The Woodland West Neighborhood Association (WWNA) is the latest neighborhood to solicit bids for a private security company to patrol its neighborhood. The move follows a rash of residential burglaries, with the Modesto Police Department unable to catch the perpetrators or recover stolen property. With a pending federal court order requiring the release thousands of prisoners before they have served all their time, a growing number of citizens no longer feel that the police department can protect the community.
To get private security for the neighborhood, the WWNA has to find 120 households willing to pay $25 per month to contract for protection. Thus, the startup cost will be $36,000 annually, enough to fund a Modesto police officer nearly half time.
The Woodland West neighborhood may join the Oakmont Homeowners’ Association, the La Loma and College Avenue neighborhoods, and numerous banks and businesses in employing private security. Add up all the cash paid by citizens and businesses for private security, and that same amount of money would fund a strong, adequately staffed, competent, and deputized police force.
Instead, the present rent-a-cop system consists primarily of personnel unqualified to work for any police department. Lacking legal authority, all that private security can do is call the police department for help and hope someone shows up. Private security companies do not coordinate law enforcement activities and, therefore, are incapable of precipitating a drop in crime.
Impediments to Passage of a Sales Tax Increase
After ignoring the pleas of citizens for years not to cut police services, the Modesto City Council has finally decided that maybe it will take action to raise revenue so that more police officers can be hired. Unfortunately, conditions don’t appear very good for passage of a one cent sales tax increase to help fund the decimated police department.
First, citizens who have hired private security are less inclined to agree to the higher sales tax because they may have a false sense of security with their present private contracts.
Second, the one cent sales tax is going to be an omnibus proposal. Money raised by the city government can go to fund anything the city council decides it wants to fund. Although promising to do so, the Council won’t be legally required to use the money to fund police services. Instead, the Council could decide to increase subsidies to residential developers, pay off debts, do more studies, or spend the new money on anything else it deems more important.
The low turnout in recent city elections is not a good sign of popular support for local leaders. There’s been criticism of city council spending choices. A one percent sales tax ballot proposal may trigger a large turnout of voters who oppose it because they either don’t trust the council or don’t want to pay higher taxes.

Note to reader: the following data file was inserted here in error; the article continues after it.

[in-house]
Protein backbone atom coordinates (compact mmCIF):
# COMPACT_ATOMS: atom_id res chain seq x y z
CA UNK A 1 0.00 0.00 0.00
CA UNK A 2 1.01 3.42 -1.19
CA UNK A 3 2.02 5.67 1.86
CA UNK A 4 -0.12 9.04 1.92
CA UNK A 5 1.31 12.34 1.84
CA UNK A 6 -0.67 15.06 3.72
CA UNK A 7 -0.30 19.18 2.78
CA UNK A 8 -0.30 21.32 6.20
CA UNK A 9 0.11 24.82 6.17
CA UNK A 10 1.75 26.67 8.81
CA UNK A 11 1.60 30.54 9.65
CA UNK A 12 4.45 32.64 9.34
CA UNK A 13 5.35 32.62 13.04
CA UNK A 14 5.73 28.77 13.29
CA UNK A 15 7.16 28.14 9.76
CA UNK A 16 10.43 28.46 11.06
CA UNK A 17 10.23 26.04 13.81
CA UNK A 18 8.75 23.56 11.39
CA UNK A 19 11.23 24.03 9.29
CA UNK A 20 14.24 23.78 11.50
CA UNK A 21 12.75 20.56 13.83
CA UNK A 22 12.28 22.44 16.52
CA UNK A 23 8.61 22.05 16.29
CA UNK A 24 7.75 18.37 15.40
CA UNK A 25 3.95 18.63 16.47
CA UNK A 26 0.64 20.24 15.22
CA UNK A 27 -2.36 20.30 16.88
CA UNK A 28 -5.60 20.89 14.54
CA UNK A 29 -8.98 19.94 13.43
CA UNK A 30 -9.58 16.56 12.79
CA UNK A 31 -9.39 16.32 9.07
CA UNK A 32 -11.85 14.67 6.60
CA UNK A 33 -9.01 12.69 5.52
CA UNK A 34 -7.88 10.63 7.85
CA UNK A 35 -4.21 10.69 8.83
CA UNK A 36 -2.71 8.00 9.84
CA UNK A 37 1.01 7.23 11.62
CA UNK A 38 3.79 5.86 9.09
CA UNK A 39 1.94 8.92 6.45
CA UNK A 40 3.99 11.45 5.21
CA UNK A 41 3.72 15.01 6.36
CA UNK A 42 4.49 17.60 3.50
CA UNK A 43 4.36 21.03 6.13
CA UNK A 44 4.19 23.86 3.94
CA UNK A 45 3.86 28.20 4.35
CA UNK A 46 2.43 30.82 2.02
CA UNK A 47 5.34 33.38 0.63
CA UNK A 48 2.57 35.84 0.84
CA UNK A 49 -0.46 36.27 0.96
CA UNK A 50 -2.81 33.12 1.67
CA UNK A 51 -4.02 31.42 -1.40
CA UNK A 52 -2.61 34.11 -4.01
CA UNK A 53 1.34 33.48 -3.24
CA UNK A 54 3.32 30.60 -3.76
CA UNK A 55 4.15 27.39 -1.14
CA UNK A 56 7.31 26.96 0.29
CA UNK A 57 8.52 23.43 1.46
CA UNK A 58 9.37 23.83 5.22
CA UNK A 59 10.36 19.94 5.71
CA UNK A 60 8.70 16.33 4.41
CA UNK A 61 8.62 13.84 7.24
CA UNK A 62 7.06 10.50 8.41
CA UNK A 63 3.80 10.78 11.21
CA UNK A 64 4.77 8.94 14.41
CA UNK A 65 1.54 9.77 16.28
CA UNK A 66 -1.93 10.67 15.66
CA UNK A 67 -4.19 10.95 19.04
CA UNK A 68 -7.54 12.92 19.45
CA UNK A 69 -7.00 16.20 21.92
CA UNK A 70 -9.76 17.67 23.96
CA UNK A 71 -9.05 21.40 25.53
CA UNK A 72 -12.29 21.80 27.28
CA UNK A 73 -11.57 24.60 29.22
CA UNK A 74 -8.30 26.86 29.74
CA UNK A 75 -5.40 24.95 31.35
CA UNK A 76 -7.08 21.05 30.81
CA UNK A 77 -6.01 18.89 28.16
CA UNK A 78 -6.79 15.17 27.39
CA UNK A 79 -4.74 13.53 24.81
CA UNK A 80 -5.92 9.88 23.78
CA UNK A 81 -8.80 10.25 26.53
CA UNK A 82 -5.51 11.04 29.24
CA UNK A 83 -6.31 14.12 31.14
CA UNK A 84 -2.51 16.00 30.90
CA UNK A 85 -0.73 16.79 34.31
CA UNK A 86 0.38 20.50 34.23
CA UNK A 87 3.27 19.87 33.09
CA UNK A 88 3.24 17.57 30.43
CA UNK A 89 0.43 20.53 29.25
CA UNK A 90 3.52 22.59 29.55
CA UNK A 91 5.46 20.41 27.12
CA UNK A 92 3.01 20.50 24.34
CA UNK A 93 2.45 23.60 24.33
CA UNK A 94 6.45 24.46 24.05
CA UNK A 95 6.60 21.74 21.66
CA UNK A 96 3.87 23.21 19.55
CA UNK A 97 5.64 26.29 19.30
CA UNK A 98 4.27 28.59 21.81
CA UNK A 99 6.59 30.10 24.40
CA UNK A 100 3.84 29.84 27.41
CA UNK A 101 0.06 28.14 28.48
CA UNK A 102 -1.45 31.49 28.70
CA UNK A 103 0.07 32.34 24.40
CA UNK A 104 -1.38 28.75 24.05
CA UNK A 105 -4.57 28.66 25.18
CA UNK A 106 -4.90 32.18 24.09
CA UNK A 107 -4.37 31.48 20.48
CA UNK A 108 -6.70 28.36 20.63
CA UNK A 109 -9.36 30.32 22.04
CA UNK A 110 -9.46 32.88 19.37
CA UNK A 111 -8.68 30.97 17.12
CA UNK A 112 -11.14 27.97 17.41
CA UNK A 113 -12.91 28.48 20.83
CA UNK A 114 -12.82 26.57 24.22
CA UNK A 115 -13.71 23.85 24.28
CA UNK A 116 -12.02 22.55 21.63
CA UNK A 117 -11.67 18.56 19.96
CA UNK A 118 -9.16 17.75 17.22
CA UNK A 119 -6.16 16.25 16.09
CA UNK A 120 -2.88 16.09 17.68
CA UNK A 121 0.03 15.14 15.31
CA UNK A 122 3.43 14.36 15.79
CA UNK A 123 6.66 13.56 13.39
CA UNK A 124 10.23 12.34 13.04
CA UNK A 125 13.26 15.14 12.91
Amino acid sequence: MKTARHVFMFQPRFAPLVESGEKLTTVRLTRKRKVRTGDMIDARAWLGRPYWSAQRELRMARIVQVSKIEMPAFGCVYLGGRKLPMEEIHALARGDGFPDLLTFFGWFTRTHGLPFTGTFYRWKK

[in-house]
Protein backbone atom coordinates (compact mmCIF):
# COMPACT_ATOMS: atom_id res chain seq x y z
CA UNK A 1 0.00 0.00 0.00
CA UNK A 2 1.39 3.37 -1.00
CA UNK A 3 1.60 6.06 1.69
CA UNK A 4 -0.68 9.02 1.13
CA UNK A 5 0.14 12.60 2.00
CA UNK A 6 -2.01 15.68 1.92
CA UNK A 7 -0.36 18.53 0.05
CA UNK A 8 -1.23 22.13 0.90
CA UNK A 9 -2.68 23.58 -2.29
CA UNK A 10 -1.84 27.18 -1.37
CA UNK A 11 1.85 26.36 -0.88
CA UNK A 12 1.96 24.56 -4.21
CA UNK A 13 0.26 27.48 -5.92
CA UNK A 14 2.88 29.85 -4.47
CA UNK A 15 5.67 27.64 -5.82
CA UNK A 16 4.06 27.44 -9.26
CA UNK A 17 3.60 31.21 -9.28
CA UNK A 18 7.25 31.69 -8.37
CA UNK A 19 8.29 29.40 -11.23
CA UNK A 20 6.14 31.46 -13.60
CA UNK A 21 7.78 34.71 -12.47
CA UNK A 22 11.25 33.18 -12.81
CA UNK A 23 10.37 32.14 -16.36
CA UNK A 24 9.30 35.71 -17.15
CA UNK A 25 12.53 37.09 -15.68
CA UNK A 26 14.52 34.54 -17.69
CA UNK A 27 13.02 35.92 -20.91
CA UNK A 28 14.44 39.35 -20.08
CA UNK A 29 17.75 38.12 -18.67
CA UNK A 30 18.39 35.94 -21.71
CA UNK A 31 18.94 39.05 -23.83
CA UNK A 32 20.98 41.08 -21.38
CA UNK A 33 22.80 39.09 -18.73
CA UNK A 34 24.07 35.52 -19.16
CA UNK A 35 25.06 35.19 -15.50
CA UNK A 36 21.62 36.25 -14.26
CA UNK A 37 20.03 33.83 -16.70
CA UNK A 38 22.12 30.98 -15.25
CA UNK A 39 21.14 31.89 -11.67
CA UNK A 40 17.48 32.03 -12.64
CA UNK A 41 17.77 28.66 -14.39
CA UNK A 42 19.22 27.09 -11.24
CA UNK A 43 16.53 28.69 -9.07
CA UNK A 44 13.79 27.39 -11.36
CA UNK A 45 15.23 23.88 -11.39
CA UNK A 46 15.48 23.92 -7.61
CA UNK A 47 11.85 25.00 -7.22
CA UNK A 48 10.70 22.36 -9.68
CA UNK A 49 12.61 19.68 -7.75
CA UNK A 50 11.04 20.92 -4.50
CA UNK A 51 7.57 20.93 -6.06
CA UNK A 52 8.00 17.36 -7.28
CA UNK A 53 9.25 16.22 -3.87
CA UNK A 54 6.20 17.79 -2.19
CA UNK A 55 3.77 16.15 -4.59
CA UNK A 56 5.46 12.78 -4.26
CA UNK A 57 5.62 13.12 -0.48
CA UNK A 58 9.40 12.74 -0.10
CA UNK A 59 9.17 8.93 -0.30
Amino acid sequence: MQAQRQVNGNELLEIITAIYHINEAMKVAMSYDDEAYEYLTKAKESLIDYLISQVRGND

Third, the Modesto Chamber of Commerce has already come out against a one percent sales tax increase. The Chamber opposes the increase not because it would hurt their member retailers’ sales, but because it wants a road tax put on the ballot. The Chamber’s proposal would pay for increased roadway capacity that really should be paid for by developer capital facilities fees. In short, the Chamber wants a sales tax increase to subsidize a targeted group of urban developers who are members of that organization.
A number of citizens don’t want to give government any more money, period. In fact, they would just as soon see the government wither away.
Logic for Selection of the One Percent Proposal
The reasoning for the one percent omnibus sales tax is that only a 50% approval rate will be needed to pass it. If a police services sales tax were put on the ballot, a two thirds majority would be required for passage. Therefore, the thinking is that the one percent tax increase will be easier to pass because a lower percentage of yes votes would be required.
Ironically, the proposal requiring the two thirds majority would probably be easier to pass. The original proposal was half a cent to fund public safety only. Adequate public safety is one service many citizens are most concerned about.
Passing a one percent proposal, creating a pile of money for the city council to spend at its discretion, will be more difficult to pass because a lot more people are willing to oppose it.
While the Modesto City Council deserves credit for trying to find solutions, the one cent option may be doomed to defeat. If the measure isn’t passed, the primary hope for a bailout of the city’s financial difficulty would be an improved economy, with higher property taxes from revised assessments. The other alternative, bankruptcy, is the worst possible outcome.
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